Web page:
Hello all, I am looking into best ways to send an automatic update out to all of our customers. We are using Installshield to package our software. The idea is to notify the customer that a patch or an upgrade is available and that they need to download it and install it. Same as how we all get microsoft updates. Our customers are world wide and they have many machines to deploy to. Its becoming a cumbersome task to manually update all these machines manually.
How can automatic updates be best done? I have enquired about FlexNet Acresso provides and we already use Installshield but is there something else we can use? We can and are able to host the software onto our own servers, but how do we then notify the end users and update them automatically?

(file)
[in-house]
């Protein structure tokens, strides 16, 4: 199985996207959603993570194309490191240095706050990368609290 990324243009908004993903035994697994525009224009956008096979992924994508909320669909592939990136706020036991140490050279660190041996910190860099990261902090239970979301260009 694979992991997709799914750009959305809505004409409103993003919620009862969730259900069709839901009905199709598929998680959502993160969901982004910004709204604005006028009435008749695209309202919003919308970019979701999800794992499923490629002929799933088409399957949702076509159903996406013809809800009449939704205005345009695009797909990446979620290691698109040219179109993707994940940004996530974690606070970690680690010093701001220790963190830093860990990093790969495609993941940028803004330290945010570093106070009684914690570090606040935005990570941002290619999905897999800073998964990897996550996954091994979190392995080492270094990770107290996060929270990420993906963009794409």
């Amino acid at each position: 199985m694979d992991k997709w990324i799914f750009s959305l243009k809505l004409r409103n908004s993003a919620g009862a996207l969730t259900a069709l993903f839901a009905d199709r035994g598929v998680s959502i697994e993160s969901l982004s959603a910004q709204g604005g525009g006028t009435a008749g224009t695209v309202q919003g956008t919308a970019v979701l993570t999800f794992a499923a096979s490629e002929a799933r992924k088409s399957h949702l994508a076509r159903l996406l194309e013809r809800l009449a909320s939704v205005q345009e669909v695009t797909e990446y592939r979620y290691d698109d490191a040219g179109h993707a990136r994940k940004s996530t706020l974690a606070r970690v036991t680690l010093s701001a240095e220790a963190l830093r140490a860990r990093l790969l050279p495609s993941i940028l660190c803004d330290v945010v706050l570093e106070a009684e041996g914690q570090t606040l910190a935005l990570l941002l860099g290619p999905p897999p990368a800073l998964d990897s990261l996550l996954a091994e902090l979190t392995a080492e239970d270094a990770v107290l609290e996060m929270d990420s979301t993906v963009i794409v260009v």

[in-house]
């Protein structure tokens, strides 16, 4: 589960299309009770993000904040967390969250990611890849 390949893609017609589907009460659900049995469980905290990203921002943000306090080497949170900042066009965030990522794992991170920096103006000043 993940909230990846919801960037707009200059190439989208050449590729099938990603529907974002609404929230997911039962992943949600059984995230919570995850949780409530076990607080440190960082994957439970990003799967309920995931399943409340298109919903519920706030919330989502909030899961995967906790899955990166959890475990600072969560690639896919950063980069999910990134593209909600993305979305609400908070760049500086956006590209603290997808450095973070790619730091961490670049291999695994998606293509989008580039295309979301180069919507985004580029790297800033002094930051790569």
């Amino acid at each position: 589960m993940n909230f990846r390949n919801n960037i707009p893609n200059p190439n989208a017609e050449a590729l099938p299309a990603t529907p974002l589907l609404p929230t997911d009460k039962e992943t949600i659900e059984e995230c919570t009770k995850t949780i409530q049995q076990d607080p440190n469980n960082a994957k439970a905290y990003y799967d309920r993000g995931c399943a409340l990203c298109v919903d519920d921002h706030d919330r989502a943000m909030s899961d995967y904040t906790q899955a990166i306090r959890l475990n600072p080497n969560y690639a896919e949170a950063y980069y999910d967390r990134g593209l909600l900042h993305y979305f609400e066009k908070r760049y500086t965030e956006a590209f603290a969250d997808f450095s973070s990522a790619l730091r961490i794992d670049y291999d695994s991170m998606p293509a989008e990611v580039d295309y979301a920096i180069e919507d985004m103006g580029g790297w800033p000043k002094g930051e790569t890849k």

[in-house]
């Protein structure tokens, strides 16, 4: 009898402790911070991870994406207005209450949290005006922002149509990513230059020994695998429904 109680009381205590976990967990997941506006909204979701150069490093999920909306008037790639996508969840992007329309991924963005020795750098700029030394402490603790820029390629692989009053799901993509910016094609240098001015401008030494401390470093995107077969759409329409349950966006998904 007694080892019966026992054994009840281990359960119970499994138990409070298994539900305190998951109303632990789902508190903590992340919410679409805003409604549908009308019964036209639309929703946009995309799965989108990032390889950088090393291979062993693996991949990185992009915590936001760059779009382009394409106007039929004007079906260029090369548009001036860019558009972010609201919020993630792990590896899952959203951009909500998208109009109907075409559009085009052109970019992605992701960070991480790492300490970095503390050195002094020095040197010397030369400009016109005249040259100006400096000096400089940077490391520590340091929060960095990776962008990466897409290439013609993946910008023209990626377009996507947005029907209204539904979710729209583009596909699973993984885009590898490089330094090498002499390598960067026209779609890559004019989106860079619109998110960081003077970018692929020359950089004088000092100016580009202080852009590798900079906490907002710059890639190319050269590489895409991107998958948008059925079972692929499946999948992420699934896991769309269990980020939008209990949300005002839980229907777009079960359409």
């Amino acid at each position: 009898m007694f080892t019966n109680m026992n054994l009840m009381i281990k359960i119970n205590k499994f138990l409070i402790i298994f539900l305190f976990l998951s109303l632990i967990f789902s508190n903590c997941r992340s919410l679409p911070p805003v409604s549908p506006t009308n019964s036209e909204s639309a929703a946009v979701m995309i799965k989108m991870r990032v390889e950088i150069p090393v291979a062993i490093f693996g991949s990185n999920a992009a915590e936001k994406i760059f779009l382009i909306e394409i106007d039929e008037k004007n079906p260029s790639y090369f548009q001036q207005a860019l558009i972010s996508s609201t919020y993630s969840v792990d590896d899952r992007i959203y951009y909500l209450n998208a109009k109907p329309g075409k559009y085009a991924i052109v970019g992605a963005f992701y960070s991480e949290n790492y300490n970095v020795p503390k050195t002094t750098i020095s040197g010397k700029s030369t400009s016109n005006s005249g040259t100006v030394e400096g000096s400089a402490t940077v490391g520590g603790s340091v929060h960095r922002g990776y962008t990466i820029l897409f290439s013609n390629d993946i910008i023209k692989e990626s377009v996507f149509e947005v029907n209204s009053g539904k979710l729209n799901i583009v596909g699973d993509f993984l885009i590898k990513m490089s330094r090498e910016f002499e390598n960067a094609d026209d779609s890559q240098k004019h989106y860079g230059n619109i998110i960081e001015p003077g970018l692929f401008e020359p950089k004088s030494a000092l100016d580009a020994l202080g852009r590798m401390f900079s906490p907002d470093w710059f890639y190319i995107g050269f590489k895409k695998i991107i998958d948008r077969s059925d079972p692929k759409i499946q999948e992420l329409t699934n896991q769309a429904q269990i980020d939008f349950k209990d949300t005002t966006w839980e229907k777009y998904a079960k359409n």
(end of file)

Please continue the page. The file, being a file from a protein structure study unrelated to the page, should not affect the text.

Any help will be much appreciated.
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Are you a software vendor.. are you deploying to customers, or are you deploying to fellow employees?

Are you talking about updating software or deploying Microsoft updates?

What software deployment tool do you use?

Are your users administrators on their machines?
Answered 02/12/2009 by: turbokitty
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Thank you for your reply,

We are deploying to customers.
I am talking about updating software (updating software to the latest release/patches available)
Currently we have no software deployment tool. At the moment we just upload our client software on to an FTP site and ask our customers to download the package when we make it available. We notify availability of our software (upgrades/patches) via email. So we are looking to automate the process.
We have customers who are administrators on their machine.
Answered 02/12/2009 by: ADNoob